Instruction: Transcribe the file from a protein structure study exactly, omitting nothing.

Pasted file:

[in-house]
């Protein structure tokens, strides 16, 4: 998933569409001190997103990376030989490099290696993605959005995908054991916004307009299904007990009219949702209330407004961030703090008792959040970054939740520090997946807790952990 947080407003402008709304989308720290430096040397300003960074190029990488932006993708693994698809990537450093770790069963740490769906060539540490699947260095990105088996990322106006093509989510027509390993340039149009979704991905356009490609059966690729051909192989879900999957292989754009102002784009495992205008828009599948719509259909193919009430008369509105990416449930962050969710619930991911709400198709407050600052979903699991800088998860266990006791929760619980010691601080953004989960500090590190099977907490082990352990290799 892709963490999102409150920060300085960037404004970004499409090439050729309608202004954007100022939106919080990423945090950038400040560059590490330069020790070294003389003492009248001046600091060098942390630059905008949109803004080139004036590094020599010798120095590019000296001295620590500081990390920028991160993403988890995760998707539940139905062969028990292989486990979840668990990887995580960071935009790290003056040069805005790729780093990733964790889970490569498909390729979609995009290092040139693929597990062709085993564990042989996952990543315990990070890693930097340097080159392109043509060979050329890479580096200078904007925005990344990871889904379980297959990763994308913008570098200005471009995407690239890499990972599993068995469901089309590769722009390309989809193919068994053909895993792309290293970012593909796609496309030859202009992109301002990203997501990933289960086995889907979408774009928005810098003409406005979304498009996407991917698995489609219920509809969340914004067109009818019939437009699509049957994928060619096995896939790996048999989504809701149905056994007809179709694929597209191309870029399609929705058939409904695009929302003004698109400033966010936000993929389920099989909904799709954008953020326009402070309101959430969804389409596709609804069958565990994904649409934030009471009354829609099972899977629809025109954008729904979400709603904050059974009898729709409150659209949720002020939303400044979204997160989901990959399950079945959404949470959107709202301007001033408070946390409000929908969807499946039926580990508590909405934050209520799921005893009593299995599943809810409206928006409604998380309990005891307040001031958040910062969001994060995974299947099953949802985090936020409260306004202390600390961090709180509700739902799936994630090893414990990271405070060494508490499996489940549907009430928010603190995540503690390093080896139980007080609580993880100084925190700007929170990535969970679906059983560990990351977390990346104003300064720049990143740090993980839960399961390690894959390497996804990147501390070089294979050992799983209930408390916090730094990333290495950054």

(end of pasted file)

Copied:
[in-house]
């Protein structure tokens, strides 16, 4: 998933569409001190997103990376030989490099290696993605959005995908054991916004307009299904007990009219949702209330407004961030703090008792959040970054939740520090997946807790952990 947080407003402008709304989308720290430096040397300003960074190029990488932006993708693994698809990537450093770790069963740490769906060539540490699947260095990105088996990322106006093509989510027509390993340039149009979704991905356009490609059966690729051909192989879900999957292989754009102002784009495992205008828009599948719509259909193919009430008369509105990416449930962050969710619930991911709400198709407050600052979903699991800088998860266990006791929760619980010691601080953004989960500090590190099977907490082990352990290799 892709963490999102409150920060300085960037404004970004499409090439050729309608202004954007100022939106919080990423945090950038400040560059590490330069020790070294003389003492009248001046600091060098942390630059905008949109803004080139004036590094020599010798120095590019000296001295620590500081990390920028991160993403988890995760998707539940139905062969028990292989486990979840668990990887995580960071935009790290003056040069805005790729780093990733964790889970490569498909390729979609995009290092040139693929597990062709085993564990042989996952990543315990990070890693930097340097080159392109043509060979050329890479580096200078904007925005990344990871889904379980297959990763994308913008570098200005471009995407690239890499990972599993068995469901089309590769722009390309989809193919068994053909895993792309290293970012593909796609496309030859202009992109301002990203997501990933289960086995889907979408774009928005810098003409406005979304498009996407991917698995489609219920509809969340914004067109009818019939437009699509049957994928060619096995896939790996048999989504809701149905056994007809179709694929597209191309870029399609929705058939409904695009929302003004698109400033966010936000993929389920099989909904799709954008953020326009402070309101959430969804389409596709609804069958565990994904649409934030009471009354829609099972899977629809025109954008729904979400709603904050059974009898729709409150659209949720002020939303400044979204997160989901990959399950079945959404949470959107709202301007001033408070946390409000929908969807499946039926580990508590909405934050209520799921005893009593299995599943809810409206928006409604998380309990005891307040001031958040910062969001994060995974299947099953949802985090936020409260306004202390600390961090709180509700739902799936994630090893414990990271405070060494508490499996489940549907009430928010603190995540503690390093080896139980007080609580993880100084925190700007929170990535969970679906059983560990990351977390990346104003300064720049990143740090993980839960399961390690894959390497996804990147501390070089294979050992799983209930408390916090730094990333290495950054």